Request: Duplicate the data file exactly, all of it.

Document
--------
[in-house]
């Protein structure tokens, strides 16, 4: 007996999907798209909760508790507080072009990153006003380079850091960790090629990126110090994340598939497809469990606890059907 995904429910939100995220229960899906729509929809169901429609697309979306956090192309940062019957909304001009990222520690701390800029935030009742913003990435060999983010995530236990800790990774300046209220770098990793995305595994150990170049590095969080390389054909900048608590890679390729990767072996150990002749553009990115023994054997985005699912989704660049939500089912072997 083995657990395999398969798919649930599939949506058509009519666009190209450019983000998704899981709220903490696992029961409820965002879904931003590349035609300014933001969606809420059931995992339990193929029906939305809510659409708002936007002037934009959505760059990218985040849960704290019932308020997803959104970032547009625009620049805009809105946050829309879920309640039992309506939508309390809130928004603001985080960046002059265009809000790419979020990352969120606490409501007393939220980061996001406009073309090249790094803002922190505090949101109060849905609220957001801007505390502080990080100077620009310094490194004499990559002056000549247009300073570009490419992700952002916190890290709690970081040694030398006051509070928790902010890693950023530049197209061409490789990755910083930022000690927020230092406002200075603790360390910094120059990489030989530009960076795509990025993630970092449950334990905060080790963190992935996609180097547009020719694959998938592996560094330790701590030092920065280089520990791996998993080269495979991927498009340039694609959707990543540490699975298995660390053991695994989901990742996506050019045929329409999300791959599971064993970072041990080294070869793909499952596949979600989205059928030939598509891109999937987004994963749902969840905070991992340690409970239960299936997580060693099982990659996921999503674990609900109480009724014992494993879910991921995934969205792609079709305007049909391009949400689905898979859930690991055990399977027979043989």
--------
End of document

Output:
[in-house]
């Protein structure tokens, strides 16, 4: 007996999907798209909760508790507080072009990153006003380079850091960790090629990126110090994340598939497809469990606890059907 995904429910939100995220229960899906729509929809169901429609697309979306956090192309940062019957909304001009990222520690701390800029935030009742913003990435060999983010995530236990800790990774300046209220770098990793995305595994150990170049590095969080390389054909900048608590890679390729990767072996150990002749553009990115023994054997985005699912989704660049939500089912072997 083995657990395999398969798919649930599939949506058509009519666009190209450019983000998704899981709220903490696992029961409820965002879904931003590349035609300014933001969606809420059931995992339990193929029906939305809510659409708002936007002037934009959505760059990218985040849960704290019932308020997803959104970032547009625009620049805009809105946050829309879920309640039992309506939508309390809130928004603001985080960046002059265009809000790419979020990352969120606490409501007393939220980061996001406009073309090249790094803002922190505090949101109060849905609220957001801007505390502080990080100077620009310094490194004499990559002056000549247009300073570009490419992700952002916190890290709690970081040694030398006051509070928790902010890693950023530049197209061409490789990755910083930022000690927020230092406002200075603790360390910094120059990489030989530009960076795509990025993630970092449950334990905060080790963190992935996609180097547009020719694959998938592996560094330790701590030092920065280089520990791996998993080269495979991927498009340039694609959707990543540490699975298995660390053991695994989901990742996506050019045929329409999300791959599971064993970072041990080294070869793909499952596949979600989205059928030939598509891109999937987004994963749902969840905070991992340690409970239960299936997580060693099982990659996921999503674990609900109480009724014992494993879910991921995934969205792609079709305007049909391009949400689905898979859930690991055990399977027979043989």